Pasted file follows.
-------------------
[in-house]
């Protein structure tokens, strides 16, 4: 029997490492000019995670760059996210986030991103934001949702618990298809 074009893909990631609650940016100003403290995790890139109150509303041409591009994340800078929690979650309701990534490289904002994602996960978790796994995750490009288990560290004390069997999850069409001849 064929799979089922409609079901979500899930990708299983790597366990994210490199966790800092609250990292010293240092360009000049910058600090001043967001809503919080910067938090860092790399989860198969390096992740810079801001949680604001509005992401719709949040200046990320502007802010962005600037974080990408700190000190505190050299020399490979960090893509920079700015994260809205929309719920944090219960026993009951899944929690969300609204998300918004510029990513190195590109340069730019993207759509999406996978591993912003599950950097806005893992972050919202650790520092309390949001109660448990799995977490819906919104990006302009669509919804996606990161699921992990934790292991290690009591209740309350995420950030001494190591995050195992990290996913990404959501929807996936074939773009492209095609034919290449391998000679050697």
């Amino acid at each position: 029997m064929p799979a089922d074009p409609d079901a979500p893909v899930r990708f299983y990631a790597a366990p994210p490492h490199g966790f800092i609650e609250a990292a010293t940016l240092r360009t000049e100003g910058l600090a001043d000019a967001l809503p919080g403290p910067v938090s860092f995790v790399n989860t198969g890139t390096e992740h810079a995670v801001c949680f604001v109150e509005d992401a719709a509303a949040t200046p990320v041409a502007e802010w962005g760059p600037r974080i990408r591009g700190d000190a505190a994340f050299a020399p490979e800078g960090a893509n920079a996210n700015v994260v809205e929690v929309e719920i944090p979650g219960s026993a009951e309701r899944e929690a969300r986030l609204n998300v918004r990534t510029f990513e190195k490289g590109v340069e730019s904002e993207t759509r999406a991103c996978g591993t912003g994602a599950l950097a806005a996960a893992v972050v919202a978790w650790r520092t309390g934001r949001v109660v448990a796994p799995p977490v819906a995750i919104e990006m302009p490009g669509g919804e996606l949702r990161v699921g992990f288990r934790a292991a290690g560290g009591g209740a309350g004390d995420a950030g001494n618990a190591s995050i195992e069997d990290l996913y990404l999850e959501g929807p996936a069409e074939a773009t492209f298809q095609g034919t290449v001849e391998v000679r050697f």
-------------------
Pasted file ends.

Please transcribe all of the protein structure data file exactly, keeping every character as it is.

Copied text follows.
[in-house]
């Protein structure tokens, strides 16, 4: 029997490492000019995670760059996210986030991103934001949702618990298809 074009893909990631609650940016100003403290995790890139109150509303041409591009994340800078929690979650309701990534490289904002994602996960978790796994995750490009288990560290004390069997999850069409001849 064929799979089922409609079901979500899930990708299983790597366990994210490199966790800092609250990292010293240092360009000049910058600090001043967001809503919080910067938090860092790399989860198969390096992740810079801001949680604001509005992401719709949040200046990320502007802010962005600037974080990408700190000190505190050299020399490979960090893509920079700015994260809205929309719920944090219960026993009951899944929690969300609204998300918004510029990513190195590109340069730019993207759509999406996978591993912003599950950097806005893992972050919202650790520092309390949001109660448990799995977490819906919104990006302009669509919804996606990161699921992990934790292991290690009591209740309350995420950030001494190591995050195992990290996913990404959501929807996936074939773009492209095609034919290449391998000679050697």
């Amino acid at each position: 029997m064929p799979a089922d074009p409609d079901a979500p893909v899930r990708f299983y990631a790597a366990p994210p490492h490199g966790f800092i609650e609250a990292a010293t940016l240092r360009t000049e100003g910058l600090a001043d000019a967001l809503p919080g403290p910067v938090s860092f995790v790399n989860t198969g890139t390096e992740h810079a995670v801001c949680f604001v109150e509005d992401a719709a509303a949040t200046p990320v041409a502007e802010w962005g760059p600037r974080i990408r591009g700190d000190a505190a994340f050299a020399p490979e800078g960090a893509n920079a996210n700015v994260v809205e929690v929309e719920i944090p979650g219960s026993a009951e309701r899944e929690a969300r986030l609204n998300v918004r990534t510029f990513e190195k490289g590109v340069e730019s904002e993207t759509r999406a991103c996978g591993t912003g994602a599950l950097a806005a996960a893992v972050v919202a978790w650790r520092t309390g934001r949001v109660v448990a796994p799995p977490v819906a995750i919104e990006m302009p490009g669509g919804e996606l949702r990161v699921g992990f288990r934790a292991a290690g560290g009591g209740a309350g004390d995420a950030g001494n618990a190591s995050i195992e069997d990290l996913y990404l999850e959501g929807p996936a069409e074939a773009t492209f298809q095609g034919t290449v001849e391998v000679r050697f």